Prime Minister Theresa May is heading into the battle of a political lifetime next week as she asks Parliament to vote on her Brexit deal. After two years of negotiations, the deal was finally thrashed out with the EU last month. But the draft has been widely ill-received, with critics from all across the political spectrum insisting they won’t approve the deal.
What happens if the vote is rejected?
The draft needs a minimum of 318 votes to pass – the graph below shows simply what could happen in both cases.
Let’s look a bit deeper at what could happen in the event of a ‘no’ vote:
First up, the government will have three weeks maximum to come back to Parliament with another plan of action.
The possible outcomes:
1) Extension to Article 50
If the government decides to go back to the EU to try and re-negotiate, Article 50 will need to be extended.
This would be a long, complicated process, as the EU has said this is the only deal they are willing to offer.
But, if it happens, Mrs May would then have to begin again and try to get the new deal through Parliament once more.
2) Second referendum
MPs might suddenly shift in large numbers towards the idea of another referendum to break the Parliamentary impasse and open the possibility of stopping Brexit.
At the moment, about eight Tory and 44 Labour MPs have publicly committed to another referendum.
Theresa May is dead set against another referendum and it’s hard to see an alternative Tory leader picking up that baton.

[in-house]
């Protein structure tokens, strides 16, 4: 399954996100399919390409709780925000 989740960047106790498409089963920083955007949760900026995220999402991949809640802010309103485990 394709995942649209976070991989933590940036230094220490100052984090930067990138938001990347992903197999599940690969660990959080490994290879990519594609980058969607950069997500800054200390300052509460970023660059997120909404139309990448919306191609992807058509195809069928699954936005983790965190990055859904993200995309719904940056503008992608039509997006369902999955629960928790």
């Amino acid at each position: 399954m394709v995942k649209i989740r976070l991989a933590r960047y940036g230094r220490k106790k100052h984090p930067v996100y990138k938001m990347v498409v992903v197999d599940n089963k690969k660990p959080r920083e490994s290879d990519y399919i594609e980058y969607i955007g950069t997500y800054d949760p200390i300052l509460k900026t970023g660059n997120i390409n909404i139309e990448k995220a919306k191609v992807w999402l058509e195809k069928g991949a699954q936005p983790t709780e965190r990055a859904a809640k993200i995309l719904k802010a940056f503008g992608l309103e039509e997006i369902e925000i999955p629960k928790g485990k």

However, a second referendum can only happen if the government brings forward legislation to hold one and a majority in the Commons supports it.
This would also require an extension to Article 50 as we’d need time for this all to play out.
READ MORE: How healthcare and the NHS will suffer, deal or no deal
3) No confidence in May/General election
Holding another general election isn’t really a solution to a no vote, but it might be an inevitability.
“If it is voted down, is that a vote of no-confidence in May?” Professor Alex De Ruyter, Director of Birmingham City University’s Centre for Brexit Studies, told Express.co.uk.
“It could well be. And that could lead to a vote of no confidence in the House.”
The worry here is, as we saw in the last general election where the Tories lost their overall majority, another election could further split an already divided parliament.
This is Labour’s preferred outcome to the deal being rejected, as they’d hope to have a chance as thrashing out a deal.
Again, this would all require an Article 50 extension.
4) Leave with no deal
While this is the preferred option of many Brexiteers, the sheer uncertainty of what is might look like is worrying many across the nation.
Another idea that has been floated is a “negotiated no deal” in the which the UK would ask the EU for a (paid) one-year extension of membership before leaving on World Trade Organisation terms.
Whatever the outcome, this vote will define the country’s future – and Theresa May’s.
Right now, it doesn’t look likely to pass. But as we know, the political mood can shift quickly, and things can be pulled out the bag at the last minute.